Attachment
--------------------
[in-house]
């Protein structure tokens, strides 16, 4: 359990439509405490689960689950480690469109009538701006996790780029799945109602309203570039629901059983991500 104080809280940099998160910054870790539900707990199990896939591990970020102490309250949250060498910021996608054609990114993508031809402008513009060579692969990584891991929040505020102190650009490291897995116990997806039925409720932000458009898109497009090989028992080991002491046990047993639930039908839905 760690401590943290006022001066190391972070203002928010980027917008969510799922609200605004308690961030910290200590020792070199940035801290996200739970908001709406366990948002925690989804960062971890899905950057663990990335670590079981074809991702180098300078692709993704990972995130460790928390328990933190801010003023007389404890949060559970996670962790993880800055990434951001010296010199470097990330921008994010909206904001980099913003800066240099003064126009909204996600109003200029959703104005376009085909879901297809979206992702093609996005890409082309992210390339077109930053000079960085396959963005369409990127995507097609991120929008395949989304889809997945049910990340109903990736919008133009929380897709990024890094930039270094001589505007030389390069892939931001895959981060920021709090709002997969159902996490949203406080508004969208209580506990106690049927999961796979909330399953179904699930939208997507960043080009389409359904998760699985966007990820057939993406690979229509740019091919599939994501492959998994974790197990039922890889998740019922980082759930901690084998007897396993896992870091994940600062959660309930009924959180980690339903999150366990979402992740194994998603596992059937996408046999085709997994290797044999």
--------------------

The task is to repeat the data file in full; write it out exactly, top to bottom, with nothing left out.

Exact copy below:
[in-house]
């Protein structure tokens, strides 16, 4: 359990439509405490689960689950480690469109009538701006996790780029799945109602309203570039629901059983991500 104080809280940099998160910054870790539900707990199990896939591990970020102490309250949250060498910021996608054609990114993508031809402008513009060579692969990584891991929040505020102190650009490291897995116990997806039925409720932000458009898109497009090989028992080991002491046990047993639930039908839905 760690401590943290006022001066190391972070203002928010980027917008969510799922609200605004308690961030910290200590020792070199940035801290996200739970908001709406366990948002925690989804960062971890899905950057663990990335670590079981074809991702180098300078692709993704990972995130460790928390328990933190801010003023007389404890949060559970996670962790993880800055990434951001010296010199470097990330921008994010909206904001980099913003800066240099003064126009909204996600109003200029959703104005376009085909879901297809979206992702093609996005890409082309992210390339077109930053000079960085396959963005369409990127995507097609991120929008395949989304889809997945049910990340109903990736919008133009929380897709990024890094930039270094001589505007030389390069892939931001895959981060920021709090709002997969159902996490949203406080508004969208209580506990106690049927999961796979909330399953179904699930939208997507960043080009389409359904998760699985966007990820057939993406690979229509740019091919599939994501492959998994974790197990039922890889998740019922980082759930901690084998007897396993896992870091994940600062959660309930009924959180980690339903999150366990979402992740194994998603596992059937996408046999085709997994290797044999």